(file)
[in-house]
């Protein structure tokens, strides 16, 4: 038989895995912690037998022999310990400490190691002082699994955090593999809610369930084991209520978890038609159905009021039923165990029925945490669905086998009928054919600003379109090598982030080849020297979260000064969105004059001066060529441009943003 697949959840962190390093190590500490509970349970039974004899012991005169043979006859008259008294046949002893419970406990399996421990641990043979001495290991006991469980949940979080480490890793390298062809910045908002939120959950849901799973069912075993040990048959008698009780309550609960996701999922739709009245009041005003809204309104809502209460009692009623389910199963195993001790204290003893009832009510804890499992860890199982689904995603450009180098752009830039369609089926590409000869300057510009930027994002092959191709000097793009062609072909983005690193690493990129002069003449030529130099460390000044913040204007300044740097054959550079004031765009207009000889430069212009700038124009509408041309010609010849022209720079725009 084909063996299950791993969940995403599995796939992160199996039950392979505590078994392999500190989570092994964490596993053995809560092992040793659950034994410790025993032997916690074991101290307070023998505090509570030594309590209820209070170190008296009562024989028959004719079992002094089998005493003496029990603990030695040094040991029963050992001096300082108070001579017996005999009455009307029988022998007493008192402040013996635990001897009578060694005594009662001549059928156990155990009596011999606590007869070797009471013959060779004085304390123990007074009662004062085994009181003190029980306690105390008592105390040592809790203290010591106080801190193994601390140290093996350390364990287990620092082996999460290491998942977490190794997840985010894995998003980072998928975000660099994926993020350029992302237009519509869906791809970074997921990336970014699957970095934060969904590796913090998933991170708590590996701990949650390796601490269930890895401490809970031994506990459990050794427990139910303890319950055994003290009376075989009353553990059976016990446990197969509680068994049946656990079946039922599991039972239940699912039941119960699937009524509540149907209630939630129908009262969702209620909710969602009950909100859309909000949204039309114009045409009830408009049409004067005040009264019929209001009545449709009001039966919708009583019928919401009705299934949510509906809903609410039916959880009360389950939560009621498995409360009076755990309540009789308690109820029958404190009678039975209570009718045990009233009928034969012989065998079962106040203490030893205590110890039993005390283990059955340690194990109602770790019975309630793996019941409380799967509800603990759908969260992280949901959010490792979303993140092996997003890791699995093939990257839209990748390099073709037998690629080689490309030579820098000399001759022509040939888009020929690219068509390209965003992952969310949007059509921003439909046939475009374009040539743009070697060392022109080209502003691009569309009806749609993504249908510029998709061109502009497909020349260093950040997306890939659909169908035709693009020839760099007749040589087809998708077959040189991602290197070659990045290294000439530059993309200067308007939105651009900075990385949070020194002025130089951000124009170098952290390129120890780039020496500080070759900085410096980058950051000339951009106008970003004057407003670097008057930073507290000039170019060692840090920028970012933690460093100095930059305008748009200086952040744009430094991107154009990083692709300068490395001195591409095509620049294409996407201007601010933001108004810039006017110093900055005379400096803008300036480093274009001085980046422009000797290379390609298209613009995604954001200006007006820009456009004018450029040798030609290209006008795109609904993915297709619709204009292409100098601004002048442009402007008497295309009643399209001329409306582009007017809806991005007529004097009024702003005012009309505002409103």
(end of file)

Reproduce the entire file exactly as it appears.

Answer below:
[in-house]
């Protein structure tokens, strides 16, 4: 038989895995912690037998022999310990400490190691002082699994955090593999809610369930084991209520978890038609159905009021039923165990029925945490669905086998009928054919600003379109090598982030080849020297979260000064969105004059001066060529441009943003 697949959840962190390093190590500490509970349970039974004899012991005169043979006859008259008294046949002893419970406990399996421990641990043979001495290991006991469980949940979080480490890793390298062809910045908002939120959950849901799973069912075993040990048959008698009780309550609960996701999922739709009245009041005003809204309104809502209460009692009623389910199963195993001790204290003893009832009510804890499992860890199982689904995603450009180098752009830039369609089926590409000869300057510009930027994002092959191709000097793009062609072909983005690193690493990129002069003449030529130099460390000044913040204007300044740097054959550079004031765009207009000889430069212009700038124009509408041309010609010849022209720079725009 084909063996299950791993969940995403599995796939992160199996039950392979505590078994392999500190989570092994964490596993053995809560092992040793659950034994410790025993032997916690074991101290307070023998505090509570030594309590209820209070170190008296009562024989028959004719079992002094089998005493003496029990603990030695040094040991029963050992001096300082108070001579017996005999009455009307029988022998007493008192402040013996635990001897009578060694005594009662001549059928156990155990009596011999606590007869070797009471013959060779004085304390123990007074009662004062085994009181003190029980306690105390008592105390040592809790203290010591106080801190193994601390140290093996350390364990287990620092082996999460290491998942977490190794997840985010894995998003980072998928975000660099994926993020350029992302237009519509869906791809970074997921990336970014699957970095934060969904590796913090998933991170708590590996701990949650390796601490269930890895401490809970031994506990459990050794427990139910303890319950055994003290009376075989009353553990059976016990446990197969509680068994049946656990079946039922599991039972239940699912039941119960699937009524509540149907209630939630129908009262969702209620909710969602009950909100859309909000949204039309114009045409009830408009049409004067005040009264019929209001009545449709009001039966919708009583019928919401009705299934949510509906809903609410039916959880009360389950939560009621498995409360009076755990309540009789308690109820029958404190009678039975209570009718045990009233009928034969012989065998079962106040203490030893205590110890039993005390283990059955340690194990109602770790019975309630793996019941409380799967509800603990759908969260992280949901959010490792979303993140092996997003890791699995093939990257839209990748390099073709037998690629080689490309030579820098000399001759022509040939888009020929690219068509390209965003992952969310949007059509921003439909046939475009374009040539743009070697060392022109080209502003691009569309009806749609993504249908510029998709061109502009497909020349260093950040997306890939659909169908035709693009020839760099007749040589087809998708077959040189991602290197070659990045290294000439530059993309200067308007939105651009900075990385949070020194002025130089951000124009170098952290390129120890780039020496500080070759900085410096980058950051000339951009106008970003004057407003670097008057930073507290000039170019060692840090920028970012933690460093100095930059305008748009200086952040744009430094991107154009990083692709300068490395001195591409095509620049294409996407201007601010933001108004810039006017110093900055005379400096803008300036480093274009001085980046422009000797290379390609298209613009995604954001200006007006820009456009004018450029040798030609290209006008795109609904993915297709619709204009292409100098601004002048442009402007008497295309009643399209001329409306582009007017809806991005007529004097009024702003005012009309505002409103």